“V/H/S 2” (Sundance Movie Review)Movies/TV,News,Reviews Samuel Zimmerman
Where V/H/S was a raw, lo-fi and frightening odyssey via POV, its sequel is—and from the very outset—bigger, weirder and even reflective of its predecessor. In the first few minutes alone, V/H/S 2 runs through almost every format previously explored, from spy camera to camcorder to iChat; and almost every perspective as well, from investigative to voyeuristic (often both at the same time) to daily doings. And while less traditionally dreadful, where it all leads is infinitely more thrilling.
Adam Wingard and Simon Barrett, the duo behind A HORRIBLE WAY TO DIE and the upcoming YOU’RE NEXT flex their muscle first. Barrett handles directing duties on this film’s wraparound, the similarly titled “Tape 47”, while Wingard helms and stars in the anthology’s premiere segment (written by Barrett). Both filmmakers (the only returning from V/H/S and seeming guides of the two pictures), present each piece like they have something to prove; like they want to take the audience deeper. Barrett is one of the first people on screen, and quickly on full display. V/H/S 2, within 30 seconds, displays the voyeuristic, gratuitous nudity the original was often maligned for, only to follow it immediately with its director laid bare. Barrett could be using the moment to declare fearlessness, or a call for everyone to let their guard down; the case could be made for both. It’s certainly an opening statement.
The camera that captures him in throes of passion is that of a private eye (Lawrence Levine), finishing one assignment and on to the next as he and partner Ayesha (Kelsy Abbott) break into the home of a missing college student. The house, in squalor, is seemingly empty except for more tapes. Soon enough, they start seeing what’s on them.
In a device that seems to parallel David Bruckner’s “Amateur Night” from V/H/S, Wingard’s segment begins as his character opens a new eye. Removing spy glasses from the equation, the protagonist is undergoing early testing of a sort of cyborg-eye (we are actually a part of him) connected to a chip in his brain and, for research purposes, will record his every move. As he moves about his lavish home, Wingard finds the tech tunes to a frequency he’s unprepared for.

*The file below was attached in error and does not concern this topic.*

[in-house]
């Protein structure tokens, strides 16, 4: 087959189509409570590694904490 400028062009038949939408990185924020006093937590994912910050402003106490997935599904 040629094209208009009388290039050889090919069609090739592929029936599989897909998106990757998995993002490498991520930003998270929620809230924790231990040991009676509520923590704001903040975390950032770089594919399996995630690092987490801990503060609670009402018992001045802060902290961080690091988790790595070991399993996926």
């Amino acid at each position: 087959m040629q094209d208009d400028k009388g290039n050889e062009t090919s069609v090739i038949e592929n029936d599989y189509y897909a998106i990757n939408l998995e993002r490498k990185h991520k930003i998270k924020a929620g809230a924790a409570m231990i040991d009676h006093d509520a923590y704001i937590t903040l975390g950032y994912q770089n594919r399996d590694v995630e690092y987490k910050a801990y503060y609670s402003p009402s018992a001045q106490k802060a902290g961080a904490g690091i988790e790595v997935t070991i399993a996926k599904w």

A spookshow, Wingard’s segment brings a neat twist to classic haunted house territory with specters materializing at any moment, providing both expected stings and moodier frights. It’s a classic warning of man’s advancement as the closer to God we get (creating new organs), the closer we come to things we may not want to experience. There’s also a case to be made that it’s connected to V/H/S’ “The Strange Thing That Happened To Emily When She Was Younger,” but that’s for another time.
Mixing the simple/classic with clever is often where V/H/S 2 shines. Eduardo Sanchez and longtime producer Gregg Hale (THE BLAIR WITCH PROJECT), arguably two of the gentleman responsible for why films like V/H/S exist, tell a tale of zombies by zombies. As an active cyclist with a GoPro attached to his helmet is beset by the living dead, he falls to the ground. The camera, as in the climaxes of so many found footage films—BLAIR WITCH, included—falls with him. But that’s when the short really gets going. Our main eye jerks back to some semblance of life, eventually becoming part of a horde and revealing affecting remnants of humanity within. That’s not to mention some finely repulsive gore and a fantastic first-person car trampling.
The latter half is where V/H/S 2 gets incredible. A leaner film, V/H/S 2 is still bursting with energy as Gareth Huw Evans, of THE RAID:
REDEMPTION fame, alongside co-director Timo Tjahjanto (MACABRE, THE ABCs OF DEATH) craft a docu-like chronicle of an Indonesian cult that flies so high, its Fulci-esque destination will leave fists in the air. Quite probably the most insane, “Safe Haven” brings supernatural, demonic reckoning upon on a team of filmmakers who’re finally besieged by a climactic creature with an entrance so very gleefully, savagely rowdy, it’s unforgettable.
HOBO WITH A SHOTGUN’s Jason Eisener finally brings the house down with his penchant for both mischievous sweetness and reckless genre abandon. “Slumber Party Alien Abduction” breathes new life into the traditional design of grey, black-eyed extraterrestrials, as their elongated bodies, constantly creeping, are framed in stylish, eerie, chaotic silhouette. The key, though, is adoring the on-the-cusp-of-teenagedom kids wreaking havoc on an older sister with their parents gone. Like the dizzying HOBO, which transcended
its influences, the segment quickly and firmly establishes real character in its ensemble, and like ATTACK THE BLOCK, manages to find (instead of just ape) a real deal Amblin feel. It also manages to find real childhood scares, as one character trapped in a blanket and filmed so tightly, evokes a suffocating sense of being too small for the world, even your own bedding.
V/H/S 2 is a rare breed of anthology in which every segment is not only good, but cracking with creativity, even. And lots and lots and lots of blood.
Originally posted 2013-01-20 10:46:0O